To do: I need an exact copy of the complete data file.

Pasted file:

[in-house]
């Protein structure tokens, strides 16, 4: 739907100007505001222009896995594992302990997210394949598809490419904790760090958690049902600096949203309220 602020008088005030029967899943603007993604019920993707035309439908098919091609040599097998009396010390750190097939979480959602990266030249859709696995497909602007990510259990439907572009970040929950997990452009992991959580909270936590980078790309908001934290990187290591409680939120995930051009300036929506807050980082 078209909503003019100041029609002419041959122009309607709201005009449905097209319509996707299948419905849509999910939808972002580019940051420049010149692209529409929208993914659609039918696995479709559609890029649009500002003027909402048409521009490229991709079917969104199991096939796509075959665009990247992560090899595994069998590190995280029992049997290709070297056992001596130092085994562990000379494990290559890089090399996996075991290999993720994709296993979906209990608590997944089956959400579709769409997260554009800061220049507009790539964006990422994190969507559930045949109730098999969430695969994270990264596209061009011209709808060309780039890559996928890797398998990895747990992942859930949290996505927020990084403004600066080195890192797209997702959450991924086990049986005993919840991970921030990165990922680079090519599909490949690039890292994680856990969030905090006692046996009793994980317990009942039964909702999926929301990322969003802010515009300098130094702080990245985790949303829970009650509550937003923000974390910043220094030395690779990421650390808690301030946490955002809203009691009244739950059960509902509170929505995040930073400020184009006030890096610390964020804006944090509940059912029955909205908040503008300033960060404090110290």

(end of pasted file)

[in-house]
């Protein structure tokens, strides 16, 4: 739907100007505001222009896995594992302990997210394949598809490419904790760090958690049902600096949203309220 602020008088005030029967899943603007993604019920993707035309439908098919091609040599097998009396010390750190097939979480959602990266030249859709696995497909602007990510259990439907572009970040929950997990452009992991959580909270936590980078790309908001934290990187290591409680939120995930051009300036929506807050980082 078209909503003019100041029609002419041959122009309607709201005009449905097209319509996707299948419905849509999910939808972002580019940051420049010149692209529409929208993914659609039918696995479709559609890029649009500002003027909402048409521009490229991709079917969104199991096939796509075959665009990247992560090899595994069998590190995280029992049997290709070297056992001596130092085994562990000379494990290559890089090399996996075991290999993720994709296993979906209990608590997944089956959400579709769409997260554009800061220049507009790539964006990422994190969507559930045949109730098999969430695969994270990264596209061009011209709808060309780039890559996928890797398998990895747990992942859930949290996505927020990084403004600066080195890192797209997702959450991924086990049986005993919840991970921030990165990922680079090519599909490949690039890292994680856990969030905090006692046996009793994980317990009942039964909702999926929301990322969003802010515009300098130094702080990245985790949303829970009650509550937003923000974390910043220094030395690779990421650390808690301030946490955002809203009691009244739950059960509902509170929505995040930073400020184009006030890096610390964020804006944090509940059912029955909205908040503008300033960060404090110290």